Another playing accessory is a slide. While slide guitar isn't something easy to master, it can't hurt to tell you a bit about slides here.
Truthfully, you could use just about anything for a slide. A beer bottle, a copper pipe, heck even a juice glass. But you'll have the most success early on with a pre-made glass or steel tube slide. You can get these pretty inexpensively at the music store, usually around $10.
A slide fits over one of your fretting fingers and "slides" over the frets to produce very unique tones. As an example, listen to "The Long Run" by the Eagles from The Long Run album. You'll hear both Joe Walsh and Don Felder playing slide guitar. Used to be able to watch a studio video of the band recording the song, but it's really hard to find. If you ever have a chance to see it, watch carefully, at about 2:50 in, you'll see Joe using a small medicine jar for his slide, and Don has a metal tube. Check it out:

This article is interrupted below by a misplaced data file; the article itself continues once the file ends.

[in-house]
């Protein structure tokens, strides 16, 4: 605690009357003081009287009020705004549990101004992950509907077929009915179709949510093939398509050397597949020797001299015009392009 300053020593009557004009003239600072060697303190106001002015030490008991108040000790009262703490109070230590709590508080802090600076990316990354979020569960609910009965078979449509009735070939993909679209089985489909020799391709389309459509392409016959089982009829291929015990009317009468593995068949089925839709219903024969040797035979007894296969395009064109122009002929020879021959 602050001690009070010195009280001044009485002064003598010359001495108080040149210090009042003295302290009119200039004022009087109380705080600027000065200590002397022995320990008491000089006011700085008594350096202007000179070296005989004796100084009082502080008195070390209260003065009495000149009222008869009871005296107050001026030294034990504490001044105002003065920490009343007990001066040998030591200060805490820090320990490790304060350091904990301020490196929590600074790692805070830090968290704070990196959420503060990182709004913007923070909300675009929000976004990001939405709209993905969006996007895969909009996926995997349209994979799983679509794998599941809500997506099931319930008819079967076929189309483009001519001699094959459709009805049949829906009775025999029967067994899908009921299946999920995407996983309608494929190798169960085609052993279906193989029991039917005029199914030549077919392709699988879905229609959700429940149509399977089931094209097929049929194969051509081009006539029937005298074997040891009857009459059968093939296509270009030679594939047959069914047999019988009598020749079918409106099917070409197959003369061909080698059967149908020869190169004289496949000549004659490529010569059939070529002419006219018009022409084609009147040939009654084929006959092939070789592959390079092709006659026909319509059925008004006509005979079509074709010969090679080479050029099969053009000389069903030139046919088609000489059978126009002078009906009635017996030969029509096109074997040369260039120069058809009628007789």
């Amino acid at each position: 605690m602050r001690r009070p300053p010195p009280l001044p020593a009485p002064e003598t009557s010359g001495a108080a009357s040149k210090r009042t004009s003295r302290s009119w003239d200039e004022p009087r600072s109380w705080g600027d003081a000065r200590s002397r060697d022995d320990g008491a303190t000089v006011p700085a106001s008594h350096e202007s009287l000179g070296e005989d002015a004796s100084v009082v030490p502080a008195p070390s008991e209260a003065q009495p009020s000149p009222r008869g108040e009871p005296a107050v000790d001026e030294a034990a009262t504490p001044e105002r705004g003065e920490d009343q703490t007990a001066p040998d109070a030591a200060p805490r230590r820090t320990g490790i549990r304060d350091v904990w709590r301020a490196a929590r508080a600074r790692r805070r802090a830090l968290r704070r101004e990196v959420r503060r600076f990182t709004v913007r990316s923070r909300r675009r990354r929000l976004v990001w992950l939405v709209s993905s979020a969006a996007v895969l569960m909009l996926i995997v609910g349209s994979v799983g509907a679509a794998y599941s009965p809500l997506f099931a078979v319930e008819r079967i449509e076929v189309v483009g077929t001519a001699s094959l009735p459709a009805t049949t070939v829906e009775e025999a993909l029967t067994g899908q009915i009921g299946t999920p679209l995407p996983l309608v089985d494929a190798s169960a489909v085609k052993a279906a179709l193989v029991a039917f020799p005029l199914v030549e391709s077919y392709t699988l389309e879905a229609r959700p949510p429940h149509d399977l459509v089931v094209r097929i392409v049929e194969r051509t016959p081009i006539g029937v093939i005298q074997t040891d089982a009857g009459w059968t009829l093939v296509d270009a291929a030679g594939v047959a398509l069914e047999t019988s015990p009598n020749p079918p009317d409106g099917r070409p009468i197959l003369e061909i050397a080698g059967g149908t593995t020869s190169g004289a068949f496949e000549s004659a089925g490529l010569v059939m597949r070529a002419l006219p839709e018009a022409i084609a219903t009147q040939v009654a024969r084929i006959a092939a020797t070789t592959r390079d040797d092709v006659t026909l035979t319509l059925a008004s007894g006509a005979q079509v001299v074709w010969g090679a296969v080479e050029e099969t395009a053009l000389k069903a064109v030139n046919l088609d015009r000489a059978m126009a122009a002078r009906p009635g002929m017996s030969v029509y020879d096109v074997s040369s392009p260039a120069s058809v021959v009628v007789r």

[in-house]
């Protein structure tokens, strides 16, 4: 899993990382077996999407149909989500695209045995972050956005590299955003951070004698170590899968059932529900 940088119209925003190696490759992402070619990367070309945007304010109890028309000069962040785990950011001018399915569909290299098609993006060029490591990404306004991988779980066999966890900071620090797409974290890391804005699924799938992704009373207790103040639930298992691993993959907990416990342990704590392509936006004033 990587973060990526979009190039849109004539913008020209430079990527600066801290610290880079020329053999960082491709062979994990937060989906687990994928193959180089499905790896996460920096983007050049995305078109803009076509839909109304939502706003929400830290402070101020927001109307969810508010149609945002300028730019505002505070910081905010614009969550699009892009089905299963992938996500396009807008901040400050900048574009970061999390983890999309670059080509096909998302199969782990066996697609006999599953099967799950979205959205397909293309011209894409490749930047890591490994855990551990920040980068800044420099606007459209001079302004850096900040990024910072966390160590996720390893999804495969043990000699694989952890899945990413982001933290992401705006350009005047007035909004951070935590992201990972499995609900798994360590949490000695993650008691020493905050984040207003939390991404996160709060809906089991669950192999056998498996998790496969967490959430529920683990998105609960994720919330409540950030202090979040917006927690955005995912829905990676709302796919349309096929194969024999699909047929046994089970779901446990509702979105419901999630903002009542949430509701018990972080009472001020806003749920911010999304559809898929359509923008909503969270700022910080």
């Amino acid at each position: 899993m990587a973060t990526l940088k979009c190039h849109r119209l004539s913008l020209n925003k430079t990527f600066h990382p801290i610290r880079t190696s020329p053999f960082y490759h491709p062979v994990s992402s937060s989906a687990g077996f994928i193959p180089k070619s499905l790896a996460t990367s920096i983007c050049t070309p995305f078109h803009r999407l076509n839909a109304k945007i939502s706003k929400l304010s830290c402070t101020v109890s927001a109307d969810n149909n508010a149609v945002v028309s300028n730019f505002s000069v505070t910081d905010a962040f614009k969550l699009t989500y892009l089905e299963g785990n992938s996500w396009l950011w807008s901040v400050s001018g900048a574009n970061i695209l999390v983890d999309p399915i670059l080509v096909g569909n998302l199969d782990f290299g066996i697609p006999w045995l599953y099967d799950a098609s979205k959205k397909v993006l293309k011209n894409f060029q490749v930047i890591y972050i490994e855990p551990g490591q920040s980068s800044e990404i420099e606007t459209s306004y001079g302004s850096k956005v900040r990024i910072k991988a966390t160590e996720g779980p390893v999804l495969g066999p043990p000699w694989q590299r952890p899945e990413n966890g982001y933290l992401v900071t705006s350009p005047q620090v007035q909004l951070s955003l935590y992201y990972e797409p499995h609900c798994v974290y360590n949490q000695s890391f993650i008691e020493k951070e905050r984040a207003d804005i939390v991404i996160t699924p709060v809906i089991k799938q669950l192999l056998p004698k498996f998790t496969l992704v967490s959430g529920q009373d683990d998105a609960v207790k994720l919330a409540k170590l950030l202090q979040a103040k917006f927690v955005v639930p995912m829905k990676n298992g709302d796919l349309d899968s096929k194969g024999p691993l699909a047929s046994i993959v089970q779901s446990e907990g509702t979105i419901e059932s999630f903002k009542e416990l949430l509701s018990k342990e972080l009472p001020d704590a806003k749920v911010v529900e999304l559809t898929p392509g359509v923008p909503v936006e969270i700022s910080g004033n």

Speaking of the Eagles, another accessory used by them on their huge, probably most well-know song "Hotel California", is the capo. A capo is a device used to change the pitch of the strings by creating an artificial nut on the fingerboard. The capo attaches to the neck of the guitar.
Check out Don Felder in this live video of "Hotel California". Don is playing the white Gibson Double-neck. The capo is attached to the 12-string neck (top) at the seventh fret. He plays the famous intro to the song on this neck. Glenn Frey is playing a 12-string acoustic with a capo on the second fret.
You're also going to need a good guitar tuner and metronome to get the most out of free guitar lessons for beginners. I've covered online tuners here, but as I mentioned there, you might want to have a tuner on hand that doesn't rely on an internet connection - ya know, like when you're gigging or jamming with your buds.
A metronome is probably one of the most essential tools you can get. You may have a good, natural sense of rhythm, but you have to learn how to play nicely with others if you're planning on being in a rock band. Check out the free online metronomes here.
To wrap up these free guitar lessons for beginners, here's a listing of links (and future links) to get you going on guitar accessories.
Let's get on with more of those free guitar lessons for beginners.